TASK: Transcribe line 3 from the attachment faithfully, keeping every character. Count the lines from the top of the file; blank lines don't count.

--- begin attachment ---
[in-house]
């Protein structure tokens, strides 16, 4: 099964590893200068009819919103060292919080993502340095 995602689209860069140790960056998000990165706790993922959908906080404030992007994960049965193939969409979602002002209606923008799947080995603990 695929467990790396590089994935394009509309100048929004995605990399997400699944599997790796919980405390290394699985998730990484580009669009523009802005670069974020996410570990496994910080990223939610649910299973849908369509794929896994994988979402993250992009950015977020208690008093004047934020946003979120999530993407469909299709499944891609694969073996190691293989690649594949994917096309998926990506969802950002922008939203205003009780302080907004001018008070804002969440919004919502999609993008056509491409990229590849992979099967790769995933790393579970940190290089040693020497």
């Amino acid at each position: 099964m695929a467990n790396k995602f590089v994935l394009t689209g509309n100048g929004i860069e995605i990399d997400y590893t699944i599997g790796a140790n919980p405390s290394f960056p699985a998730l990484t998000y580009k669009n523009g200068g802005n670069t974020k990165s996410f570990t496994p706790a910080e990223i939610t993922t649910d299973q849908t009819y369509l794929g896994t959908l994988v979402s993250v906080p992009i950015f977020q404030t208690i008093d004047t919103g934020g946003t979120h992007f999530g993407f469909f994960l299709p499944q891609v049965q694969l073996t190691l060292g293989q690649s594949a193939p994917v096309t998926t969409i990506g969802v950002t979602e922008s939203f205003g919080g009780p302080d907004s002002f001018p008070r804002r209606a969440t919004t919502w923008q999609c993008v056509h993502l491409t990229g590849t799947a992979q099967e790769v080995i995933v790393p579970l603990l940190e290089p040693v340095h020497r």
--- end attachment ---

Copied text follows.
């Amino acid at each position: 099964m695929a467990n790396k995602f590089v994935l394009t689209g509309n100048g929004i860069e995605i990399d997400y590893t699944i599997g790796a140790n919980p405390s290394f960056p699985a998730l990484t998000y580009k669009n523009g200068g802005n670069t974020k990165s996410f570990t496994p706790a910080e990223i939610t993922t649910d299973q849908t009819y369509l794929g896994t959908l994988v979402s993250v906080p992009i950015f977020q404030t208690i008093d004047t919103g934020g946003t979120h992007f999530g993407f469909f994960l299709p499944q891609v049965q694969l073996t190691l060292g293989q690649s594949a193939p994917v096309t998926t969409i990506g969802v950002t979602e922008s939203f205003g919080g009780p302080d907004s002002f001018p008070r804002r209606a969440t919004t919502w923008q999609c993008v056509h993502l491409t990229g590849t799947a992979q099967e790769v080995i995933v790393p579970l603990l940190e290089p040693v340095h020497r």